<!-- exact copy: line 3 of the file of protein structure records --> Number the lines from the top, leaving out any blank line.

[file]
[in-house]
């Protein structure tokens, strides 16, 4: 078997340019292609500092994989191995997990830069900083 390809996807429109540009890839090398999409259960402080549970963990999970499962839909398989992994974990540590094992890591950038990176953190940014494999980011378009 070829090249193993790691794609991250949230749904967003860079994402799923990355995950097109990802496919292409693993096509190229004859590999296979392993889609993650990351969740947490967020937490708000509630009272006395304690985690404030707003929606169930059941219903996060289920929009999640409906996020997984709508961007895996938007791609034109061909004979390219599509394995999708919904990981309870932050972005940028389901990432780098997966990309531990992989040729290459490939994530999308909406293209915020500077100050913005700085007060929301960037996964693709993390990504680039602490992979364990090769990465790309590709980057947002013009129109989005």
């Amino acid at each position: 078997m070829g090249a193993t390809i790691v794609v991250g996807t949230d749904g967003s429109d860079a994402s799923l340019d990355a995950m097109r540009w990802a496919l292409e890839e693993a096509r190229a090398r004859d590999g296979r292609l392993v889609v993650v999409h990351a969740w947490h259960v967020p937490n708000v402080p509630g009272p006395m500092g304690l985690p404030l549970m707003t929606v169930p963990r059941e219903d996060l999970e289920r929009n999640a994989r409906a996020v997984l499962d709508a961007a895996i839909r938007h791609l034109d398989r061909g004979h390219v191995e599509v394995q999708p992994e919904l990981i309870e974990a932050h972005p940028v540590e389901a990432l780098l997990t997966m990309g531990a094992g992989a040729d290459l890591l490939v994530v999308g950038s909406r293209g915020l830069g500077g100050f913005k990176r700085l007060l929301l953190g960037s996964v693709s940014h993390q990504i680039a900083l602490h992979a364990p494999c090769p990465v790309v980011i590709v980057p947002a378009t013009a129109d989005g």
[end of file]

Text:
């Amino acid at each position: 078997m070829g090249a193993t390809i790691v794609v991250g996807t949230d749904g967003s429109d860079a994402s799923l340019d990355a995950m097109r540009w990802a496919l292409e890839e693993a096509r190229a090398r004859d590999g296979r292609l392993v889609v993650v999409h990351a969740w947490h259960v967020p937490n708000v402080p509630g009272p006395m500092g304690l985690p404030l549970m707003t929606v169930p963990r059941e219903d996060l999970e289920r929009n999640a994989r409906a996020v997984l499962d709508a961007a895996i839909r938007h791609l034109d398989r061909g004979h390219v191995e599509v394995q999708p992994e919904l990981i309870e974990a932050h972005p940028v540590e389901a990432l780098l997990t997966m990309g531990a094992g992989a040729d290459l890591l490939v994530v999308g950038s909406r293209g915020l830069g500077g100050f913005k990176r700085l007060l929301l953190g960037s996964v693709s940014h993390q990504i680039a900083l602490h992979a364990p494999c090769p990465v790309v980011i590709v980057p947002a378009t013009a129109d989005g």